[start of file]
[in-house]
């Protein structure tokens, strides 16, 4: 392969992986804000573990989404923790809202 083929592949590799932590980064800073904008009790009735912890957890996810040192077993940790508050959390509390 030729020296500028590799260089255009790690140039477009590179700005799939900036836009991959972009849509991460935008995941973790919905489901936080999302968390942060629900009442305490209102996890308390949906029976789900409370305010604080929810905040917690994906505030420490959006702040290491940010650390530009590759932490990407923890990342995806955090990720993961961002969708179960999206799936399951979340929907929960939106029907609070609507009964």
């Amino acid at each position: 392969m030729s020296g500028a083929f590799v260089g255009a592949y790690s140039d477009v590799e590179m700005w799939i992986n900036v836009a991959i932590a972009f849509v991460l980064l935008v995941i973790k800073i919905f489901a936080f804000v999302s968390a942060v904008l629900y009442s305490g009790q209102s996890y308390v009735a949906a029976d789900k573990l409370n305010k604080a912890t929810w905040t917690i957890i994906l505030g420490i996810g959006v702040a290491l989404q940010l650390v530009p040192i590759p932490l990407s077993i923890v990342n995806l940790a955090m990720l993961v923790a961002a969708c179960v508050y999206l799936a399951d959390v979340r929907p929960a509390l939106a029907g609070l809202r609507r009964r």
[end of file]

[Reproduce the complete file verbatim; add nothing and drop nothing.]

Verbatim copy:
[in-house]
């Protein structure tokens, strides 16, 4: 392969992986804000573990989404923790809202 083929592949590799932590980064800073904008009790009735912890957890996810040192077993940790508050959390509390 030729020296500028590799260089255009790690140039477009590179700005799939900036836009991959972009849509991460935008995941973790919905489901936080999302968390942060629900009442305490209102996890308390949906029976789900409370305010604080929810905040917690994906505030420490959006702040290491940010650390530009590759932490990407923890990342995806955090990720993961961002969708179960999206799936399951979340929907929960939106029907609070609507009964």
């Amino acid at each position: 392969m030729s020296g500028a083929f590799v260089g255009a592949y790690s140039d477009v590799e590179m700005w799939i992986n900036v836009a991959i932590a972009f849509v991460l980064l935008v995941i973790k800073i919905f489901a936080f804000v999302s968390a942060v904008l629900y009442s305490g009790q209102s996890y308390v009735a949906a029976d789900k573990l409370n305010k604080a912890t929810w905040t917690i957890i994906l505030g420490i996810g959006v702040a290491l989404q940010l650390v530009p040192i590759p932490l990407s077993i923890v990342n995806l940790a955090m990720l993961v923790a961002a969708c179960v508050y999206l799936a399951d959390v979340r929907p929960a509390l939106a029907g609070l809202r609507r009964r």